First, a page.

It's a great opportunity. In a couple of ways.
First there's the job itself. It's with a reliable company that has been in business almost 200 years. My two visits onsite have revealed a commitment of resources and a professional, talented team. I'm thrilled to start work with my new colleagues.
But there is a bigger opportunity.
When I started my dream job in LA, there was a flicker of self-doubt as I began. I was in a relatively new industry, among top-flight practitioners, and I was clearly the greenhorn of the bunch. Yet, I had tremendous responsibility. Was I up to it? I wondered.
But then I had to give myself a pep talk. It was a little Stuart Smalley-esque, but relevant anyway. I knew I had the ability, although still much to learn. I had to give it time and trust my instincts.
I think it worked. My last point to myself was: "You're in Hollywood. Play the part."
A new job is an opportunity for a truly fresh start. You haven't made any mistakes. The shine is totally on your star.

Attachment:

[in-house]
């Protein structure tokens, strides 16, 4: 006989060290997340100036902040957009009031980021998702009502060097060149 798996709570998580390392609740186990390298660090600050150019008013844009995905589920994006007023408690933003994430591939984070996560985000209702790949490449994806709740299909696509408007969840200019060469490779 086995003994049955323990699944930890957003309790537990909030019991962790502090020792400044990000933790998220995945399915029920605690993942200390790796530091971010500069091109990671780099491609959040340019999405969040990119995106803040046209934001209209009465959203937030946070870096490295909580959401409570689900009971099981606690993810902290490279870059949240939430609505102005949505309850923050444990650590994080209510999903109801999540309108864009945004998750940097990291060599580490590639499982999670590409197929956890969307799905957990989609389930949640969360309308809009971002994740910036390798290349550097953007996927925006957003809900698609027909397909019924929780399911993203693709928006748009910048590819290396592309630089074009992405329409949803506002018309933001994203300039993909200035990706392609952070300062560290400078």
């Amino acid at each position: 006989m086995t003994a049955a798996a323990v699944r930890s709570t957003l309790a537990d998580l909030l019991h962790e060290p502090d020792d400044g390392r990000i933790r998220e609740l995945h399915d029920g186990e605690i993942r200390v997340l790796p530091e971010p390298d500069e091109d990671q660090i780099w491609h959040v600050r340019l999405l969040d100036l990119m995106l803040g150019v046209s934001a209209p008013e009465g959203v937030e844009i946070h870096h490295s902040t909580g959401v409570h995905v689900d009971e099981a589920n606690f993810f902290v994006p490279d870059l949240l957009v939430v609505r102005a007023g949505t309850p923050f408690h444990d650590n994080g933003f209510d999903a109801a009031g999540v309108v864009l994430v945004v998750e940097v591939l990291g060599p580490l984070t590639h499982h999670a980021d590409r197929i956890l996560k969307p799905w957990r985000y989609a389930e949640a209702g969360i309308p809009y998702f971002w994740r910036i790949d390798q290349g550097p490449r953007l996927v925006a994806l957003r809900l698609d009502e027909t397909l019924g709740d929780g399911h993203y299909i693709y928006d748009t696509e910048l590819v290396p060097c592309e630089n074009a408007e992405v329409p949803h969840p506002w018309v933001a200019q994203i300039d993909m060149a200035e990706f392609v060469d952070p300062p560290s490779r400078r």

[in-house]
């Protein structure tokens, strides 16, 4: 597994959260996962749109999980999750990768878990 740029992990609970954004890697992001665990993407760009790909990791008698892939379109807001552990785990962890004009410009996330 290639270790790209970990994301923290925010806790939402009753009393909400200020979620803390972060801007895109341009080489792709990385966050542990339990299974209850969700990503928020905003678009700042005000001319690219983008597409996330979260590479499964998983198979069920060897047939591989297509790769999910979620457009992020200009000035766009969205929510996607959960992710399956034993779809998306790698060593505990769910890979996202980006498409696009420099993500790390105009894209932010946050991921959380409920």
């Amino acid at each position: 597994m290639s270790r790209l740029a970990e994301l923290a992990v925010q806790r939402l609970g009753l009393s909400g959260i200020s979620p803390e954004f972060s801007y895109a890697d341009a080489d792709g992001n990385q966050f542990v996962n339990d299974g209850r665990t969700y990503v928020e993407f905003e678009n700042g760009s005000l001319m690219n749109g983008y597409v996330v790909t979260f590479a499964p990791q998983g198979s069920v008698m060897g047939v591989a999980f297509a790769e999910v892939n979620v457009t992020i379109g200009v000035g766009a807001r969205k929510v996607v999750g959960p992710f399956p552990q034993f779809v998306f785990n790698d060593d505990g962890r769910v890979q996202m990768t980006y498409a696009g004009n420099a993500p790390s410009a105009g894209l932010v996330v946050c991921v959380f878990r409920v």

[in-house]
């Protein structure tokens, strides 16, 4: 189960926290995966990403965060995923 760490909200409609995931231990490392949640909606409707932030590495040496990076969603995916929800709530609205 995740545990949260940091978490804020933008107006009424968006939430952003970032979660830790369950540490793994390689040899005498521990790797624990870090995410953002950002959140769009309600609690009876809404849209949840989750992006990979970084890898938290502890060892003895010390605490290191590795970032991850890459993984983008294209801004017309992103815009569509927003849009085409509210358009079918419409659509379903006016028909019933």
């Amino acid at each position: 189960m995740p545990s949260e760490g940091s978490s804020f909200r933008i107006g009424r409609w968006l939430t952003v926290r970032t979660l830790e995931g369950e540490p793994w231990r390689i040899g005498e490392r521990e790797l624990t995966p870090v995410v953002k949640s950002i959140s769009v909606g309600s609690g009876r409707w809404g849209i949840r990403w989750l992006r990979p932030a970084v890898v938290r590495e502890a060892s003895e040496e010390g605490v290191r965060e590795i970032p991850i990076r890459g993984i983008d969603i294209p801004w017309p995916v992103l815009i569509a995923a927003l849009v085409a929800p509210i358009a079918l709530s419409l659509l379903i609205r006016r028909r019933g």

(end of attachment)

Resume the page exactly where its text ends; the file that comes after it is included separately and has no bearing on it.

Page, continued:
What will you do with that?
Don't squander it. Don't give anything away. You never get a second chance to make a first impression. I want to wow these people. I want to have them come away from our time together and have them say "Wow, we struck gold with that one. What a great addition to the group."
How do I accomplish this? These things are on my list:
- Have a great attitude. Be positive, encouraging, and involved. Don't bring your personal problems into the mix.
- Be a team player. Help out whenever, however you can. Take on more.
- Be reliable. This means things like being punctual count.
- Listen and learn. Even an old dog can learn new tricks -- if you're open to them.
- Push yourself. I've got enough experience that I know a lot and don't go into this job as a rookie. But coasting is a mistake. Develop your talents. Find ways to improve. Set lofty goals.
I'm ready. Let's go.